(Leviticus 1 – 5)
It’s no surprise that, traditionally, little Jewish children begin their study of the Torah with this parsha, which details the different types of animal sacrifice. Boys would enjoy hearing how the priest used his long fingernail to separate the head of a bird from its body then wrenched off its throat, squeezed out its blood and set fire to it, whilst girls might like to colour in a picture or something.
It’s important for children to learn about sacrifices such as sin offerings and guilt offerings and crippling school fees that don’t even take into account uniform and ski trips and sports gear, (more…)
(Leviticus 6 – 8 )
In this week’s parsha, we read how it was the priest’s job to remove the ashes that had built up overnight from the altar. It seems like a menial task but the priests, the loftiest members of the Israelite community still did it. Imagine Lord Winston in yellow rubber gloves taking out a bin bag which is leaking a bit so he has to hold it away from him and therefore ends up mincing slightly. That’s exactly the image this parsha’s trying to convey. It reminds us that a lord isn’t necessarily better than a dustbin man, that a Rabbi isn’t necessarily better than a caretaker. Though mostly he is. (more…)
(Leviticus 9 – 11)
The time: First day of Nissan, one year to the day after the Exodus.
The place: Sinai.
As the Children of Israel stand full of awe before Moses, who’s about to share with them the laws of kashrus (what you can and can’t eat), Nadab and Abihu, two sons of Aaron, offer up something unprescribed on the altar of the L-rd and are struck dead by a fire from on high.
The time: the present, 3287 years later.
The place: North London.
As the readers of the Jewish Chronicle stand full of awe before another of Rabbi Schneider’s inspirational dissections of the week’s parsha, a certain Rabbi F sends round an abusive email claiming that I’m mentally unstable and that in the past few months I’ve been served four injunctions and been cautioned by the police on no less than five occasions.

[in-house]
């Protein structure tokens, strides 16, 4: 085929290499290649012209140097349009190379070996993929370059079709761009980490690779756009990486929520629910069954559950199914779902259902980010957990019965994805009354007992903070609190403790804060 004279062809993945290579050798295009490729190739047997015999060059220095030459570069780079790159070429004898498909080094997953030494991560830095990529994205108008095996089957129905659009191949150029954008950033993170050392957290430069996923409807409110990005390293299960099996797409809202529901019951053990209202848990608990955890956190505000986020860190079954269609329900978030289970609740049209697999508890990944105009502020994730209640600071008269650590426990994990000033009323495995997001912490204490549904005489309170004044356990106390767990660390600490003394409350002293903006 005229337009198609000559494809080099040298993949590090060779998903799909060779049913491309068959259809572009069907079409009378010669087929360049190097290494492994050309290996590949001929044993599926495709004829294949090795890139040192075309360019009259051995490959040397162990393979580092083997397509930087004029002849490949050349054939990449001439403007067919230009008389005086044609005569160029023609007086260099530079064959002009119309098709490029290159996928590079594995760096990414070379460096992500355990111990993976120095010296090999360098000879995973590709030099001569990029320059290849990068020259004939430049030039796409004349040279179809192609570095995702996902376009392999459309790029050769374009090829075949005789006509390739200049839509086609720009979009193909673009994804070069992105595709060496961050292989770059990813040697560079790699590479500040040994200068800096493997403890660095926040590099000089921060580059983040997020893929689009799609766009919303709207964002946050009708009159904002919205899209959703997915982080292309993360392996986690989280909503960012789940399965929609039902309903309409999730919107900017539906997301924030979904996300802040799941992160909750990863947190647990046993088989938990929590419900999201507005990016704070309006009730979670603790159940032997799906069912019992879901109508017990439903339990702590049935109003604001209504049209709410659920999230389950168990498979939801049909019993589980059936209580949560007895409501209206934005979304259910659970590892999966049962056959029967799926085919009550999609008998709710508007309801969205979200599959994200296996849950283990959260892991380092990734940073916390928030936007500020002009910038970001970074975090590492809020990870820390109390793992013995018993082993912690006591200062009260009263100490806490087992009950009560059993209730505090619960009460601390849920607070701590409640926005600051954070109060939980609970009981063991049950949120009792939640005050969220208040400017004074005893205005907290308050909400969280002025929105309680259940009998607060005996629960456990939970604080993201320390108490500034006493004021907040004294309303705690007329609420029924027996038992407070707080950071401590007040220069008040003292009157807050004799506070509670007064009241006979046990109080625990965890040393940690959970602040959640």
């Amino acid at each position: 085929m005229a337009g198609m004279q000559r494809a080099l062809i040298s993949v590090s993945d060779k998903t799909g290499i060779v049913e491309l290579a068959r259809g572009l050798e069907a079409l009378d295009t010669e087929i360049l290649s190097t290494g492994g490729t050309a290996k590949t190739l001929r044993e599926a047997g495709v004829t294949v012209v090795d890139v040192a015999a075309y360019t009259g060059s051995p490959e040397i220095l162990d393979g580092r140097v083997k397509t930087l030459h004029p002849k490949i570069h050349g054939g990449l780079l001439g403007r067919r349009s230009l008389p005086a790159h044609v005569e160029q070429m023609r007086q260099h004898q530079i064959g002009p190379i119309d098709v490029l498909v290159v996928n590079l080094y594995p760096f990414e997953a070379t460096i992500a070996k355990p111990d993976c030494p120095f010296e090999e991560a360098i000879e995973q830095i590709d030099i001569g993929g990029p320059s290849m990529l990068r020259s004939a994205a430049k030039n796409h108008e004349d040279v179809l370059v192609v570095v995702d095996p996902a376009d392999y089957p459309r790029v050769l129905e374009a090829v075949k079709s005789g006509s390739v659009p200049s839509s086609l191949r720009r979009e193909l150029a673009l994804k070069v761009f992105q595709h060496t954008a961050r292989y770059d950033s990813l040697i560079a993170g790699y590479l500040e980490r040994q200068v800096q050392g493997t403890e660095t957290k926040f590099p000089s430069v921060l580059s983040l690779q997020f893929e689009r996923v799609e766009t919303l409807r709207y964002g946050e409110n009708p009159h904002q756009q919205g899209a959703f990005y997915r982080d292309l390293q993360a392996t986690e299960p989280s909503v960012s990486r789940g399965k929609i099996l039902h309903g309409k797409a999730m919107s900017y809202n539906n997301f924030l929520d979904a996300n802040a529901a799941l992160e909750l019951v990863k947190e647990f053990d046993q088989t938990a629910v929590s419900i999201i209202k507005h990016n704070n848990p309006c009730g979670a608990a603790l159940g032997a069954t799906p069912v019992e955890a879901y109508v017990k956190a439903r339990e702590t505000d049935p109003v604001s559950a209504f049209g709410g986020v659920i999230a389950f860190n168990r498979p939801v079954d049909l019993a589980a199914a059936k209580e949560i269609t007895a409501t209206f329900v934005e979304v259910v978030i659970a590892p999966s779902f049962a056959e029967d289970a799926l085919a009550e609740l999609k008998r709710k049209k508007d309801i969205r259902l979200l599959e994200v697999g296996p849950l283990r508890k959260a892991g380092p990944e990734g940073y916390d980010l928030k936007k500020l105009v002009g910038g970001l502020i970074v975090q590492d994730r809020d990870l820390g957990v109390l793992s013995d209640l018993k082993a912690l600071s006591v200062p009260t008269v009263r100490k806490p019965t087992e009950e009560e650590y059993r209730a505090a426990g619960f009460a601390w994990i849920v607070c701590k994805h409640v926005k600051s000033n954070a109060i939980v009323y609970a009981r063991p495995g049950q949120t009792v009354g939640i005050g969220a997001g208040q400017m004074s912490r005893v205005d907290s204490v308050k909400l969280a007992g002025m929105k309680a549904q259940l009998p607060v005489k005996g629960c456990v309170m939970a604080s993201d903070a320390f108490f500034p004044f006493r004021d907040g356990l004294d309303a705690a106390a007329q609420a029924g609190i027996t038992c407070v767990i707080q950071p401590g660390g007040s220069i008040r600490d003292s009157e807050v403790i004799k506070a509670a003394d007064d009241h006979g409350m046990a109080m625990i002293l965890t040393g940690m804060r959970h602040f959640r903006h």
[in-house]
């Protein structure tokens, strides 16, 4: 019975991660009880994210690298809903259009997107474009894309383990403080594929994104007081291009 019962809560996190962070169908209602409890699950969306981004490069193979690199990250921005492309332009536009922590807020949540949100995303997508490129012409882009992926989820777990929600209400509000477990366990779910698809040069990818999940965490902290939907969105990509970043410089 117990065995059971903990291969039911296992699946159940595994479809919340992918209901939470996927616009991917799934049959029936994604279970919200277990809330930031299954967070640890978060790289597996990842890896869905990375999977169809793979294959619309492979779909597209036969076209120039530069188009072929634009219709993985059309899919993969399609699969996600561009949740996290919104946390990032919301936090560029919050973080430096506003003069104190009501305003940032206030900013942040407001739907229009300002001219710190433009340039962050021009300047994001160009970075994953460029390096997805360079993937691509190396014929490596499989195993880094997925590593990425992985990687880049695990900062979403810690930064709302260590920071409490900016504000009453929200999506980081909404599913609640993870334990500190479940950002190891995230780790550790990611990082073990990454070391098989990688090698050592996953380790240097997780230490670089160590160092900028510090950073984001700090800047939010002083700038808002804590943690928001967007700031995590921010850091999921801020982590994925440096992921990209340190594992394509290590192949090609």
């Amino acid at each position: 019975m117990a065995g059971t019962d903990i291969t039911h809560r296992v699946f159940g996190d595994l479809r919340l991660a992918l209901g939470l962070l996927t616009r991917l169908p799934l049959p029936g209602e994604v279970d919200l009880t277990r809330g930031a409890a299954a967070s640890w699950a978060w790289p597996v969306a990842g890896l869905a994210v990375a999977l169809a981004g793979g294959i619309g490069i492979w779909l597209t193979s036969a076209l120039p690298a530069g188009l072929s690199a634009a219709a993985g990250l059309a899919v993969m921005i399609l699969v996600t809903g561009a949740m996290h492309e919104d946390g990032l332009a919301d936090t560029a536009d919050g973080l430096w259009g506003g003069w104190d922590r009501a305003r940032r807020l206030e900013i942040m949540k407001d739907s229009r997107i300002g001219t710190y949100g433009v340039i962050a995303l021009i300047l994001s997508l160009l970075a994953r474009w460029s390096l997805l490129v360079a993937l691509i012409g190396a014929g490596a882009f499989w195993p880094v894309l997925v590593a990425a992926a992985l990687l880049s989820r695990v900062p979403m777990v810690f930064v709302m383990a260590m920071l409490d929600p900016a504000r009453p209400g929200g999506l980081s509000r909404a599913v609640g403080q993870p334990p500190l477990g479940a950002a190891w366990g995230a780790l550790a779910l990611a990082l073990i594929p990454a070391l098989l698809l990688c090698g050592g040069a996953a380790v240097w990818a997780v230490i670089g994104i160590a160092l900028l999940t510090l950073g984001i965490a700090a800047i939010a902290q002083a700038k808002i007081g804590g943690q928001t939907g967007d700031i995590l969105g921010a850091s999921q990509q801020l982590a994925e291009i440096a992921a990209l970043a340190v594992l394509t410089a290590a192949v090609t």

It’s not hard to see the similarities between these two events. Plus ca change, as we say in Yiddish. (more…)
You don’t have to be Joseph from the Bible or Andrew Lloyd Webber to know that dreams can be really weird. The other night, I dreamt I had this huge lulav, and Rabbi F and the honorary officers of the synagogue and the editor of the Jewish Chronicle had these tiny lulavs and my wife’s lover the builder who’s a woman had no lulav at all, just a tiny esrog, and I went round knocking everyone over with my huge, massive lulav, and my wife kneeled down before my lulav and worshipped it. (more…)
First of all, I must apologise for last week’s article. I personally don’t feel I need to, but our glorious comrade leader Herr Editor feels I “must”. So I’m very sorry if some of the things I wrote may have been interpreted as offensive and distasteful by certain empty-headed, easily offended, dimwitted morons who like to read the JC while eating and found that reading about a harmless, hideous, leprous-like skin disease which is making my life a living gehenem put them off some extortionately expensive pastry that’s probably full of seafood and sweetened with concentrated pig.
There. A full and frank apology. Happy now?
On then to this week’s parsha, (more…)